BDK deserves much more, and he provided it by his big post Blog Highlights way back in 2007. You'll note that by that date he had already done a LOT of thinking and writing about chess improvement. Also, he kept alive the Chess Blogging Carnival for 2011.
BDK just before the final round

Thank you, BDK!
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Adventures of Rabin (NM) gave us as his five favorites:

Chess Adventures in Vietnam (published by the USCF)

Chess Struggles in Amish Land (Sturbridge torunament)

Boylston Quads Today

Liberty Bell Open/Back to Brandeis

National Chess Day (Boylston Chess Club Piece)
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Rolling Pawns - "Here is my contribution":

Playing Home Game

Actually, Rolling Pawns has published many, many interesting games on his site and you should look some more of them over.
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James Stripes in an earlier career.


Chess Skills by James Stripes - James writes, "I'm fond of Pillsbury's Mate (a piece of history that Edward Winter found worthy of mention is his notes)."

Chessmaster vs. Fritz: Analysis ("a clear comparison of the analysis features of two popular computer programs").

Chess on the iPad ("my most popular post: over 12,000 page views")

Best of the Best: Chess Informant Reader's Contest ("my list of the ten best games since 1966--submitted in a contest that won me $800 worth of CI disks")
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Five sites well worth your perusal whose authors didn't submit any particular posts (or perhaps never heard of this madness:

Steve Giddins' Chess Blog
 
Katar

From Patzer to Master


The Awsomeness that is Blunderprone! (See his sidebar "popular posts" for a start)

Brooklyn 64
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I originally found Mark Weeks as the chess guy at about.com. He used to do a monthly blog digest there and was kind enough to link this blog several times and that really helped increase readership. In 2008, for whatever reason, Mark and that site parted company and he began blogging at Chess For All Ages. If I may say, about.com blew it! He also does the World Chess Championship Blog and Chess960 (FRC). Mark has spent quite a bit of time archiving his hundreds of articles from About here.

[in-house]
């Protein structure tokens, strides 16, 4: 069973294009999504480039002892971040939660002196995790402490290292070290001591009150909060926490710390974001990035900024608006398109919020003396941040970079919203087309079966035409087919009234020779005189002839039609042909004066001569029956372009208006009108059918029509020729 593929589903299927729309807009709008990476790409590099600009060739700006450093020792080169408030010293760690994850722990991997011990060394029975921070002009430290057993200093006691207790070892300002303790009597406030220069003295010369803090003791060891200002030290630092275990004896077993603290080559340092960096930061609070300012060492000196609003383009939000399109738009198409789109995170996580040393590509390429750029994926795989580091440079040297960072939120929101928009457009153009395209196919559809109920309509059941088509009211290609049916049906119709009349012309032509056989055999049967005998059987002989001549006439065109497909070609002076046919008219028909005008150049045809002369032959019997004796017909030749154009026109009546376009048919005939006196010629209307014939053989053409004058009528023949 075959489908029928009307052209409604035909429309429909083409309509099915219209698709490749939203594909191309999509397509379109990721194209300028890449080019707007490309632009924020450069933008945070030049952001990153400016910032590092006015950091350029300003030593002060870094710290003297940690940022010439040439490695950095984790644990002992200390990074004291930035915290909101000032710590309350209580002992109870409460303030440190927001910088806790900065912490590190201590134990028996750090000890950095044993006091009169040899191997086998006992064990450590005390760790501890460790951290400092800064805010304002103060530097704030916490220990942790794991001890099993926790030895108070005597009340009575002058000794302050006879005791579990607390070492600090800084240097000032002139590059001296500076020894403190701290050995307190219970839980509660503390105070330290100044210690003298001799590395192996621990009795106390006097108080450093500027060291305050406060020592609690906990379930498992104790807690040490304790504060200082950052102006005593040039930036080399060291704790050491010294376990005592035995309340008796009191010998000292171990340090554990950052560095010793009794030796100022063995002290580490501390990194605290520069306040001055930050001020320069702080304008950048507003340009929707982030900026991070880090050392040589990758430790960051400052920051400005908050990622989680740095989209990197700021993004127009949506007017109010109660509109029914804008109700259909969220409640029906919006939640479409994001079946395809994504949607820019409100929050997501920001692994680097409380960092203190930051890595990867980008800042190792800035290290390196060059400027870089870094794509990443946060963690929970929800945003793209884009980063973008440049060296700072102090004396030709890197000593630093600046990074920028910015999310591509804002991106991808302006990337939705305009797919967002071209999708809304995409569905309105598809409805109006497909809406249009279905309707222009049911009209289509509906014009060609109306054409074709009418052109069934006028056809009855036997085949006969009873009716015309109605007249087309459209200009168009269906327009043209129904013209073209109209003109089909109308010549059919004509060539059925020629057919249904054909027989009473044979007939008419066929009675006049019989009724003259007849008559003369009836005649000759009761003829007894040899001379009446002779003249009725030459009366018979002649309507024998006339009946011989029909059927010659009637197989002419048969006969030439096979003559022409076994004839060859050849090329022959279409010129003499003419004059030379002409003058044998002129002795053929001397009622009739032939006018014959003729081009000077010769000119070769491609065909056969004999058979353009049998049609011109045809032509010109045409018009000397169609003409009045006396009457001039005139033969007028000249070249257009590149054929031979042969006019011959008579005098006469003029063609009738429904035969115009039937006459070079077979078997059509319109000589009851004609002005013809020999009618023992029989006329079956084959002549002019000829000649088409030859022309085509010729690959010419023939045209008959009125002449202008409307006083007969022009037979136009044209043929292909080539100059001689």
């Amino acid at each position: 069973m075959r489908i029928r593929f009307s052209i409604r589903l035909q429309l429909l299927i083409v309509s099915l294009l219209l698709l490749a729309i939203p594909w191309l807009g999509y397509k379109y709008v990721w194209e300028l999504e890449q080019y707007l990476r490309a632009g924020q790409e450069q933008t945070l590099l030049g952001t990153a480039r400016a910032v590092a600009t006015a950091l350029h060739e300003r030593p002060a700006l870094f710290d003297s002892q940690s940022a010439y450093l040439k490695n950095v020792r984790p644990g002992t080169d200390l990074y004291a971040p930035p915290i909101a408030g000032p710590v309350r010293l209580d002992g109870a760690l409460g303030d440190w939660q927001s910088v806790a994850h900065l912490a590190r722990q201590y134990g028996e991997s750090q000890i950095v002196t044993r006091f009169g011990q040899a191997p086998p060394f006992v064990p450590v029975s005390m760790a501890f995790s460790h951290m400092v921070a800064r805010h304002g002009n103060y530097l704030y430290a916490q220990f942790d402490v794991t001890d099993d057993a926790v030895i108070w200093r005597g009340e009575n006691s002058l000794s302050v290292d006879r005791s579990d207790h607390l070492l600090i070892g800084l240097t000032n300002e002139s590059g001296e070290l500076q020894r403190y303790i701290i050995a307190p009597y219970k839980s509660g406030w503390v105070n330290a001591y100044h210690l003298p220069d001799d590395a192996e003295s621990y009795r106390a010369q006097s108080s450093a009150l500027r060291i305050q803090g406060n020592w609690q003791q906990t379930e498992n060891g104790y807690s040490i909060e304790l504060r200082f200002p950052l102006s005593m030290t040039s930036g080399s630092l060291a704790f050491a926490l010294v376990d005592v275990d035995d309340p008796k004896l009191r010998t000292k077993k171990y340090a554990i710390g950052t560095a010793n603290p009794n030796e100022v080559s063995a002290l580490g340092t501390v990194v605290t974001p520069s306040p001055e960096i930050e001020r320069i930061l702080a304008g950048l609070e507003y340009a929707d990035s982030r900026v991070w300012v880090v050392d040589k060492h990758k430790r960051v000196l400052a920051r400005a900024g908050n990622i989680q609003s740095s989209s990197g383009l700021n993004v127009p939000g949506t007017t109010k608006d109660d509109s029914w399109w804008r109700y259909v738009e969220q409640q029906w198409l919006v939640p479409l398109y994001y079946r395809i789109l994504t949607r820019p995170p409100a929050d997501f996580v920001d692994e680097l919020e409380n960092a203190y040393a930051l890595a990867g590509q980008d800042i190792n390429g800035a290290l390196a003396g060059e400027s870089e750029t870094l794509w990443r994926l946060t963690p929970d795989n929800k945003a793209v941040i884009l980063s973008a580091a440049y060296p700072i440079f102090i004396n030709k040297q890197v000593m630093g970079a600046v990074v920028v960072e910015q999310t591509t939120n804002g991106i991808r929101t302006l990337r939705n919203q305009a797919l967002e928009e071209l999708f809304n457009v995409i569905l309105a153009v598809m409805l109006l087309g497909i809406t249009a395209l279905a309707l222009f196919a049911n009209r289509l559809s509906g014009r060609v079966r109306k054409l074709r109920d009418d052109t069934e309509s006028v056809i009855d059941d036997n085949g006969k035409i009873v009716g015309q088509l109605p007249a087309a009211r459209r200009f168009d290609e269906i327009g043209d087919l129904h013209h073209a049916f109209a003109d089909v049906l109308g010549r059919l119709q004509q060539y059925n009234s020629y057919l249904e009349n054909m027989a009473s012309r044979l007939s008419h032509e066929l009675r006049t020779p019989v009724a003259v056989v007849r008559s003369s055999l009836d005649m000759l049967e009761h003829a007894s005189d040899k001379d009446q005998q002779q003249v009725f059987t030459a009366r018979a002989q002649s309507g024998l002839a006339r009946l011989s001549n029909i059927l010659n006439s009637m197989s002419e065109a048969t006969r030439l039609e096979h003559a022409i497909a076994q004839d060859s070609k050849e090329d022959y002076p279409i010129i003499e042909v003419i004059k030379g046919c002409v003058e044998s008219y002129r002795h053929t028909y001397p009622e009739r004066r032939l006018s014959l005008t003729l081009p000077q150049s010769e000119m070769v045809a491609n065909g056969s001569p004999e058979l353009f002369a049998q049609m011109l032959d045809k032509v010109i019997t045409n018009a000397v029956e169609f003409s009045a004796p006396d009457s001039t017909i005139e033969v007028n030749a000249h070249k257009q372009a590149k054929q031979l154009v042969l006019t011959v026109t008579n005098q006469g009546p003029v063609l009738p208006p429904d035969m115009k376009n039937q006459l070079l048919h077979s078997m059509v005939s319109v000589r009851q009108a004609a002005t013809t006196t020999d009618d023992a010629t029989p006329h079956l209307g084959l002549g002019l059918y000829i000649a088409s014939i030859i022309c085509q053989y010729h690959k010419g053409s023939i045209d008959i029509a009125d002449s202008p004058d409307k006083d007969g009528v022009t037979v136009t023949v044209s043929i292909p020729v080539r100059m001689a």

As far as his blogs go, he chose for this collection to gather the three  posts from his three blogs and link them at My Most Popular Posts. You, the reader, can take it from there. Mark Weeks has produced enough quality chess reading to fill several books and I hope you enjoy just browsing around his sites.
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Can Anybody Translate This?
Michael Goeller commented, "Well, since you said you were doing classic chess blogs since the beginning of chess blogging, I thought I'd put some together for you and your readers. This is, unfortunately, nowhere near a complete survey, which would be nice to compile but I do have a job and a family and my own blogging addiction to take care of":

Chess Is Fun by Jon Edwards. "This was the first real chess blog, and a model of usability and helpfulness to readers. My favorite posts are those that provide a brief book review, a well annotated game from the book, and -- just in case that were not enough for you -- a complete collection of games from the book! There are lots of great games on the White side of the Najdorf Sicilian, but I focused on some other stuff that interested me. You and your readers should really explore this site."

(NOTE: The pages below each have TONS of good stuff. I have just given a few highlights.)
April 30, 2004 Double Rook Sacs, Art of Attack in Chess, Super Nez, etc.
March 31, 2004 Instructive Modern Chess Masterpieces, Jon Speelman's Best Games, Bogojno Tournament etc.

The Boylston Chess Club Weblog "This was the first major weblog and it did a lot to promote a chess blogging community. Here are some interesting posts, both modern and classic":

Hnefatafl, an ancient Viking board game, revived

Tilting at Windmills 

A Remarkably Successful Failure